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POWER UTILITY | , Philippines
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Unwieldy rules bar growth of Philippines' solar rooftop potential

But eight solar rooftop projects worth US$1.65b could mark a turn-around.

The Philippine Board of Investments has approved eight solar projects through Solar Philippines Commercial Rooftop Projects Inc. worth PhP85.96b, or US$1.65b. A conservative estimate of 8GW of solar installations by 2030 includes 35% of that coming from rooftop solar, an investment value of US$2.8b, the Institute for Energy Economics and Financial Analytics (IEEFA) indicated.

According to Sarah Jane Ahmed, energy finance analyst at IEEFA, rooftop solar could lower electricity costs to PhP 2.50 per kWh (excluding financing expenses) and triggering US$2.8b or PhP1.5t in new investment by 2030.

“The government is in a position to change the longstanding status quo, which disproportionally puts fuel-price and foreign-exchange risk on consumers, while utilities and power generators remain insulated from market changes. As a result, power suppliers have no incentive to transition away from coal and diesel or to hedge against price-change and currency risks,” she said.

In a report, Ahmed highlighted how the Philippines continues to lag global trends toward power-sector modernization, which are gaining momentum around rapidly-declining costs and technological advances in renewable energy, energy efficiency and distributed storage. However, the PBI’s nod towards the eight solar projects worth US$1.65b marks an “enormous” opportunity to replace imported-coal and imported-diesel models with indigenous alternatives, the analyst said.

“Solar, wind, run-of-river hydro, geothermal, biogas, and storage are competitive, viable domestic options that can be combined to create a cheaper, more diverse and secure energy system,” she said. This phenomenon alone could save the Philippines up to US$2.2b annually in its current account deficits as well as US$200m per year in diesel subsidies.

In March, Manila Electric Company (Meralco) received the country’s lowest wind electricity generation bid ever on a new 150MW wind turbine project in the Rizal province, for PhP3.50 per kWh. Solar is competing similarly, with Meralco having contracted for a PhP 2.99-per kWh, 50MW capacity plant.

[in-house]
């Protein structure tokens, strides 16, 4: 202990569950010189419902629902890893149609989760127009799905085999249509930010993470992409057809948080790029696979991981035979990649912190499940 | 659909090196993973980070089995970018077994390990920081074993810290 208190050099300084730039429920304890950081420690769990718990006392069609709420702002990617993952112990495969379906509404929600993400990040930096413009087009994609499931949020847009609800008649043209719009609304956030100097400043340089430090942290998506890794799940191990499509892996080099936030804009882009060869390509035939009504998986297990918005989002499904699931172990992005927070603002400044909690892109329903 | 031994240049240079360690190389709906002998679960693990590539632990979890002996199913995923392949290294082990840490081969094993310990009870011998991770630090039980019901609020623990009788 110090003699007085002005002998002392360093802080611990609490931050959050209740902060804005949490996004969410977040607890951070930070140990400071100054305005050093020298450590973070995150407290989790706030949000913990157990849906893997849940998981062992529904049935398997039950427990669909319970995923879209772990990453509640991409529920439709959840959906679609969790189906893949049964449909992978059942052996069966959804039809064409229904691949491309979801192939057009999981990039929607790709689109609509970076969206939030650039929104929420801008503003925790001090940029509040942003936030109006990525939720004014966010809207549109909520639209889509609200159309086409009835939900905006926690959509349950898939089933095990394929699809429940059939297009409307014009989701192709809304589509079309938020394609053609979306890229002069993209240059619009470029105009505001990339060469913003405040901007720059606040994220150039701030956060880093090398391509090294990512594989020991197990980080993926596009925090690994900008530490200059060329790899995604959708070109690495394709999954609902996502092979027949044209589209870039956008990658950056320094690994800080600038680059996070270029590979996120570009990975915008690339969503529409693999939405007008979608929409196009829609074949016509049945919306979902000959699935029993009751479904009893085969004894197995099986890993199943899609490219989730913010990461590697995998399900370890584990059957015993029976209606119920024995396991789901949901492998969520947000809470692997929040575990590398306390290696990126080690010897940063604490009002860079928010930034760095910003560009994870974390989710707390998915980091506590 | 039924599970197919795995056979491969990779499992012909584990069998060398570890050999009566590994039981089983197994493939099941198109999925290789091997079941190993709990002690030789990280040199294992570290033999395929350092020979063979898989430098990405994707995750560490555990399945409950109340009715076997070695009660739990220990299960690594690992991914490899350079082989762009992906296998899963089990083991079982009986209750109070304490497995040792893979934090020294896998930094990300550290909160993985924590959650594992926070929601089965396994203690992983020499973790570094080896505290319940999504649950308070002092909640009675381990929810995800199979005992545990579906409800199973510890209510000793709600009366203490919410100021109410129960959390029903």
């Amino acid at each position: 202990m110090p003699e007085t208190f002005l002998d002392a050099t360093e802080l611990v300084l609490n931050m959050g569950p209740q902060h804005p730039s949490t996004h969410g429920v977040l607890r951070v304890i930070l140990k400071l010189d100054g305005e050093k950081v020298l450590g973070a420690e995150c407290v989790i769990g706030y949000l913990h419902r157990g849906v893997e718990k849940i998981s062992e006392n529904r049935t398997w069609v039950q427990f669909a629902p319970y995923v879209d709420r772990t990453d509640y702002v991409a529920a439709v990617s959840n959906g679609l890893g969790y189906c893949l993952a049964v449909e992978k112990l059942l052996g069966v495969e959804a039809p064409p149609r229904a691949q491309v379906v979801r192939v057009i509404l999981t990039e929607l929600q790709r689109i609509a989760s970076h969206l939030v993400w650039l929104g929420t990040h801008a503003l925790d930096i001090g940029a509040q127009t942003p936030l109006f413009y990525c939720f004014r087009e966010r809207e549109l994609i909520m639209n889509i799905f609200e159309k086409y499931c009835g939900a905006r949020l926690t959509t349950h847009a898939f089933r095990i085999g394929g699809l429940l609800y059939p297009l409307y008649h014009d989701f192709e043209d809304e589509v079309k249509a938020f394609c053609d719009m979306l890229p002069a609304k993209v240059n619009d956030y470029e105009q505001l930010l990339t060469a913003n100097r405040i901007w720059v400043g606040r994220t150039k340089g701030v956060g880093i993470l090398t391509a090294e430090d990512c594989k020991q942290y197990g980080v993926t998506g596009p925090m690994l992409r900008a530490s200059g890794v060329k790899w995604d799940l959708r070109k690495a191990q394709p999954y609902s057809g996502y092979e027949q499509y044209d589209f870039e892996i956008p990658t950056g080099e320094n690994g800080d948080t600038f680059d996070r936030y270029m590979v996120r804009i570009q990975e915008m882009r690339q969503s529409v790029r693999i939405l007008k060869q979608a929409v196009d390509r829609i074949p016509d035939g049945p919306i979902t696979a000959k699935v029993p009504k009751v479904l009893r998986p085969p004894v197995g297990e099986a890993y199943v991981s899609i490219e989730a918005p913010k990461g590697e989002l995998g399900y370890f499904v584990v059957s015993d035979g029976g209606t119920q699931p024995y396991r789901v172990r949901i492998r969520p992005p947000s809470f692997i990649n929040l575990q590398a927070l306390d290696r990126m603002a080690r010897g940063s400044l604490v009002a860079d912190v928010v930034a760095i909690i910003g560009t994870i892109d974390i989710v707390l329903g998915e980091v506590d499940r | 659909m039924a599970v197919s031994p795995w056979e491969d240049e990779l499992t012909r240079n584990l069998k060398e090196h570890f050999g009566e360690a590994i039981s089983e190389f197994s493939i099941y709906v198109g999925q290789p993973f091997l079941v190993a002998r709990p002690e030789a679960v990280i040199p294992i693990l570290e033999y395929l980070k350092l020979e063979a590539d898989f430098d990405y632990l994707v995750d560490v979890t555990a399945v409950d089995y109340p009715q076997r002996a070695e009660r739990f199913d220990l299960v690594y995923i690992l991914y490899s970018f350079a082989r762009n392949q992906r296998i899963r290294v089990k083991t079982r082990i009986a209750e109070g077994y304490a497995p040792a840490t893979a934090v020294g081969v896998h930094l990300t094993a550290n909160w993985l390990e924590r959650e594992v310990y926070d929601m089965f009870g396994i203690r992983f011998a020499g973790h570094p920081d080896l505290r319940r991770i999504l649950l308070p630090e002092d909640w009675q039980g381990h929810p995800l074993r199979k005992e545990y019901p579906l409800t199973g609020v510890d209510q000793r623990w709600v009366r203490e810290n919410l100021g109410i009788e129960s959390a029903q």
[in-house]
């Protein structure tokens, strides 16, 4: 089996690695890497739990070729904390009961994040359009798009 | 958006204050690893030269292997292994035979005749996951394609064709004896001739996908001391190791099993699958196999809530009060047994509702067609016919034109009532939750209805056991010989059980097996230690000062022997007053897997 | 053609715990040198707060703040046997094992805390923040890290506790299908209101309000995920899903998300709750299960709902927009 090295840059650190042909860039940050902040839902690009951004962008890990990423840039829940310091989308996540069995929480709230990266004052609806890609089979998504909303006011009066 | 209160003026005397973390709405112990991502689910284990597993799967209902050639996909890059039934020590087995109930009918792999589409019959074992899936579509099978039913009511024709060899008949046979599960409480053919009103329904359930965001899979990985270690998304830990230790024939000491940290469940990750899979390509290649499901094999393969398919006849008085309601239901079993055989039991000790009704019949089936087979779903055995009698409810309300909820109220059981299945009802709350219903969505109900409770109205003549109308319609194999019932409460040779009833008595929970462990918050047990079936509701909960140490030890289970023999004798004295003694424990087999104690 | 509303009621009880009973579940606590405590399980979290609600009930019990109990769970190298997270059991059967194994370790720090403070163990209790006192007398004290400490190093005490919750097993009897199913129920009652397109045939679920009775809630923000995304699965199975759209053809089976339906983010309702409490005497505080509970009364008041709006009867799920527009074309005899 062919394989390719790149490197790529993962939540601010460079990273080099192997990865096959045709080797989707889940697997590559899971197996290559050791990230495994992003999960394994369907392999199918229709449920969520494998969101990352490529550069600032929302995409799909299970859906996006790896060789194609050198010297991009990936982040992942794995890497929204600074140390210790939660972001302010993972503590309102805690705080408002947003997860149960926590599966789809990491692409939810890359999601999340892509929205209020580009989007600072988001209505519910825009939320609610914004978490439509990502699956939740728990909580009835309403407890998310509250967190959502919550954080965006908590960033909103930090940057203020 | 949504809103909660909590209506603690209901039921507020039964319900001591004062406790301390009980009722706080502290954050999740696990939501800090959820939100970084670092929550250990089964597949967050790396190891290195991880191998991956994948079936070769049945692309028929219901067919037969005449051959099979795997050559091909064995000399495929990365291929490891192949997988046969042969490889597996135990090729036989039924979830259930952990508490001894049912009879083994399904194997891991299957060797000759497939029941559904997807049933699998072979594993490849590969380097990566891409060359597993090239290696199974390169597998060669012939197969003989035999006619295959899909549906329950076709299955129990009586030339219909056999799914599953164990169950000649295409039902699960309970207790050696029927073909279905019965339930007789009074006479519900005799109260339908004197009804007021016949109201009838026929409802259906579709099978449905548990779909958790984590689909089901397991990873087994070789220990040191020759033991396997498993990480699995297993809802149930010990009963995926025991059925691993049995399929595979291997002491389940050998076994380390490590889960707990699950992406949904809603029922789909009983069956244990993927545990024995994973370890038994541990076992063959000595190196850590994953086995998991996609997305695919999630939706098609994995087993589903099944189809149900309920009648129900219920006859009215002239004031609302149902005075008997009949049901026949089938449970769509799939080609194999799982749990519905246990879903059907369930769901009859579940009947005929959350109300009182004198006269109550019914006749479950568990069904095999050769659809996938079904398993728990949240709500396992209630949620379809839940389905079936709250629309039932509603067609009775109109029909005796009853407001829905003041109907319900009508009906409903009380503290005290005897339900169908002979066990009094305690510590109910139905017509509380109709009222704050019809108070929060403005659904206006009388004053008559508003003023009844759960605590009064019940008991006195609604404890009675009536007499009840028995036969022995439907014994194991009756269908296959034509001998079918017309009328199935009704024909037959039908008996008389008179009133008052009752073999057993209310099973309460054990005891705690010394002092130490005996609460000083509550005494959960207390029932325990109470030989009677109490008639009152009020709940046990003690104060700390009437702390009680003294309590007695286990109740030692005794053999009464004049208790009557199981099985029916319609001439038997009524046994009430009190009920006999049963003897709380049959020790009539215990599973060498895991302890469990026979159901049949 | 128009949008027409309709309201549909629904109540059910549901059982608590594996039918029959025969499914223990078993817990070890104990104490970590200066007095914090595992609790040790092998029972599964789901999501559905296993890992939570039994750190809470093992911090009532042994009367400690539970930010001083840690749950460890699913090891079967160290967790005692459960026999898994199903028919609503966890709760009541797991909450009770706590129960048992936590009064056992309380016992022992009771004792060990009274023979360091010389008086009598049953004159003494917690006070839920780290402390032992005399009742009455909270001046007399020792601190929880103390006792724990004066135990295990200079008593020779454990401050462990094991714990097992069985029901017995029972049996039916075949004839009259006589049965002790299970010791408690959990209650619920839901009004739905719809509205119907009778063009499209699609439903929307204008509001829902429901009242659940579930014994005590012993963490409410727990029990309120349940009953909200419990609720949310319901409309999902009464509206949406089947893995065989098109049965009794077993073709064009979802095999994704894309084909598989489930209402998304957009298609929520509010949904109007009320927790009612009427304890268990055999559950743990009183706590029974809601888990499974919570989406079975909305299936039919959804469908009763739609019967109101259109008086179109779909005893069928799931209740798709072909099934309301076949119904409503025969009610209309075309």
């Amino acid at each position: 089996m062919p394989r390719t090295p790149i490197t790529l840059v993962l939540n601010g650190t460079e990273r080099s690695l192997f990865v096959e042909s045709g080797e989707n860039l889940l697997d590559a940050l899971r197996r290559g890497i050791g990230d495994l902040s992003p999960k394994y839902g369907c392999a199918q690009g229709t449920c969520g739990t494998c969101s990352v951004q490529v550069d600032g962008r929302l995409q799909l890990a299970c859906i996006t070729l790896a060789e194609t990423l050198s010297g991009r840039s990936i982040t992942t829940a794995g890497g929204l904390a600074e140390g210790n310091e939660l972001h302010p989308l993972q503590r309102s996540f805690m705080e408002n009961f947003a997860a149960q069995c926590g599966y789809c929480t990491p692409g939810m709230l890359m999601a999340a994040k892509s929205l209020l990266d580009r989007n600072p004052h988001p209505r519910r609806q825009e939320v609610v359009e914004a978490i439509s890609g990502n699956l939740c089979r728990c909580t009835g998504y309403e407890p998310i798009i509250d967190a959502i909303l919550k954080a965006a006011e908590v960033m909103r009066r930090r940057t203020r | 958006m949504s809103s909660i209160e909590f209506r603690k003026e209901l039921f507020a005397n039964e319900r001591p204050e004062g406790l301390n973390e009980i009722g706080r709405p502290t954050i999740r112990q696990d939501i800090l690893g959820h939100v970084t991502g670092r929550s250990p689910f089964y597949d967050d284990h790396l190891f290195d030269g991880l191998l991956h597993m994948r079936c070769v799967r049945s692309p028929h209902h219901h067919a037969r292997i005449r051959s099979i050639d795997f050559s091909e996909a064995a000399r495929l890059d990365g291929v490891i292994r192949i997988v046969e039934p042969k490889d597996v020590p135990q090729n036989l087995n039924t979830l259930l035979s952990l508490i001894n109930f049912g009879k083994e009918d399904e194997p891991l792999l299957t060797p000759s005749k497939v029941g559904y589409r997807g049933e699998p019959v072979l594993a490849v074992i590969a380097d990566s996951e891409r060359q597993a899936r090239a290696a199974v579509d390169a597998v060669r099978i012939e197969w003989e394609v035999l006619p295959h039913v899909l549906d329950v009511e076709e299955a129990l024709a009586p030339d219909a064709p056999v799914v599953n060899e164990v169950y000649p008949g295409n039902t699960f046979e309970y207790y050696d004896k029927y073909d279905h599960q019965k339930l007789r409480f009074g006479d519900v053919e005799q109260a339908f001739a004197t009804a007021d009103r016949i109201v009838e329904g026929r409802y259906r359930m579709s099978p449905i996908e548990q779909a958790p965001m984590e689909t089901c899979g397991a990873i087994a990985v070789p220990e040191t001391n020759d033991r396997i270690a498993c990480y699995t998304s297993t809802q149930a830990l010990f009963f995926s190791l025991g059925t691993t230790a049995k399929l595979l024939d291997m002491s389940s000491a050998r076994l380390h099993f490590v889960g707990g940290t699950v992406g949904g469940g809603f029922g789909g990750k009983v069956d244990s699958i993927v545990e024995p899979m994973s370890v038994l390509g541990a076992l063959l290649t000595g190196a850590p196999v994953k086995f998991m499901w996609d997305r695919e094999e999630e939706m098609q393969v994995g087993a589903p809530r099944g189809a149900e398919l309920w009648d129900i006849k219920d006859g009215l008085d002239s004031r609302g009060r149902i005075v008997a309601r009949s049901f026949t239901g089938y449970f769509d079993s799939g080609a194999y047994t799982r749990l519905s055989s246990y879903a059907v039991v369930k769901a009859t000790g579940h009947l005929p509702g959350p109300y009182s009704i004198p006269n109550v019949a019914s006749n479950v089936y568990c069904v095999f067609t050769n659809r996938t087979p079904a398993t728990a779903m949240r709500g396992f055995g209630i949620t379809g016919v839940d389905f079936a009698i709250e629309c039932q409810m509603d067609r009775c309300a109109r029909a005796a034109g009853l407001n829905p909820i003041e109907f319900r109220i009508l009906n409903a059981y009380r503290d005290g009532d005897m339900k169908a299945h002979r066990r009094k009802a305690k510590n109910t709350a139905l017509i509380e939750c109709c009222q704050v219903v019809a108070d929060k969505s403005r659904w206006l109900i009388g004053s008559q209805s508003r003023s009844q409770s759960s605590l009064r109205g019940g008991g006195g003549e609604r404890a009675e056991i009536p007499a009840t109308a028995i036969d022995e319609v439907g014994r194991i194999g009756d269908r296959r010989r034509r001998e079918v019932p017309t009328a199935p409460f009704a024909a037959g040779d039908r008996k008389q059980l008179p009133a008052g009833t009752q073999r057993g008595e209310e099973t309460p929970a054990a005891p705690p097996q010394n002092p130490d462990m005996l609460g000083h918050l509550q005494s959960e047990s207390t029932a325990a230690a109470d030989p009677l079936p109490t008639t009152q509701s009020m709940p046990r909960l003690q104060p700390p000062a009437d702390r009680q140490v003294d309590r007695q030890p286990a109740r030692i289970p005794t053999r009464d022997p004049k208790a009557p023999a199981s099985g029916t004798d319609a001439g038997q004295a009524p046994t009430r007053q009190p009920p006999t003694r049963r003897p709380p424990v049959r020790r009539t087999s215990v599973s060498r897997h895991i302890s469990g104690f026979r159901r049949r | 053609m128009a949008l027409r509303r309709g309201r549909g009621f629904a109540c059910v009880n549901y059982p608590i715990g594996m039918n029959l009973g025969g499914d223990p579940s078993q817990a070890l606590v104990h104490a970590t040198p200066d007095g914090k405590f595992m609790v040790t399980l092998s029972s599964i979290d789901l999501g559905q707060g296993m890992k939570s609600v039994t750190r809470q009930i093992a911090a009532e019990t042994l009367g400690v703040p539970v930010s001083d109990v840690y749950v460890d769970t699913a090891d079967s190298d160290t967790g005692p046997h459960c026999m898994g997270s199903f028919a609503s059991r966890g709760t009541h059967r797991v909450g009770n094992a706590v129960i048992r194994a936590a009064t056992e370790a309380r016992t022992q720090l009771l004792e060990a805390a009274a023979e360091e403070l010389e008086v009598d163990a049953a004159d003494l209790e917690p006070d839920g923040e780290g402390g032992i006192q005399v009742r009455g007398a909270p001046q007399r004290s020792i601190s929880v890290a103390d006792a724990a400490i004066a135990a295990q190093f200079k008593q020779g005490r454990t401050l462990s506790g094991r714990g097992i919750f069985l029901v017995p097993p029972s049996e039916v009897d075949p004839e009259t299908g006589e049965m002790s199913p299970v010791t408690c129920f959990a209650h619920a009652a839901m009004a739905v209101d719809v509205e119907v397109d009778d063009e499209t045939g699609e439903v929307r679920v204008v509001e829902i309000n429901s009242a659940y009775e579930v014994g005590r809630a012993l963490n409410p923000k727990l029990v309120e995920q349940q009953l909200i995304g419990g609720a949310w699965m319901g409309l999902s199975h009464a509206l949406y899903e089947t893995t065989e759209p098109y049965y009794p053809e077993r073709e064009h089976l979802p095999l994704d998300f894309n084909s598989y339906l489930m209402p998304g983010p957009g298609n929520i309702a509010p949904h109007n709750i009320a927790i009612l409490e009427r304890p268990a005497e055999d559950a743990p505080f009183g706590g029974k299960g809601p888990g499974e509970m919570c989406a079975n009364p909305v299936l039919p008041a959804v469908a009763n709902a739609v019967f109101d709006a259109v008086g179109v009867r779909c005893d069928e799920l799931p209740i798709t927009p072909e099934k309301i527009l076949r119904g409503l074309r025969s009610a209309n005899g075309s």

In comparison, coal-fired power generation costs upwards of PhP 3.8-5.5 per kWh whilst the “true” cost of imported diesel-fired power ranges from PhP 15 to PhP 28 per kWh.

Rooftop solar costs PhP2.50 per kWh (without financing expenses) to 5.3 per kWh (with financing expenses), utility-scale solar power can cost as little as PhP 2.99 per kWh, wind is PhP3.5 per kWh, geothermal is PhP3.5-4.5 per kWh, and run-of-river hydro costs PhP3-6.2 per kWh.

However, shifting does not prove to be easy, as Ahmed, said the Philippines faces three major hurdles to the broader adoption of solar power. Firstly, its faces unwieldy requirements around “distribution impact studies” and “distribution asset studies” alongside assorted other solar-permit rules as well as resistance to net billing.

On one hand, end-users are allowed to generate electricity from their solar rooftops for their own use and either sell any excess energy to the distribution utility at current wholesale prices or be fairly credited.

The Philippines also faces administrative problems, which includes inadequate transparency around customer “load profiles,” which show consumption patterns that are crucial to understanding usage, and institutional resistance to net-metering. Financial issues also restrict affordability of and accessibility to rooftop solar.

“More important, fossil fuel subsidies and electricity-sector losses are a growing drag on economic growth in the Philippines. Current plans for fossil fuel generation would instil a long-term dependence on fossil fuel imports, which would lead to more national debt, devaluation of the currency and an increase in inflation, all of which would destabilize the Philippine economy,” Ahmed concluded. 

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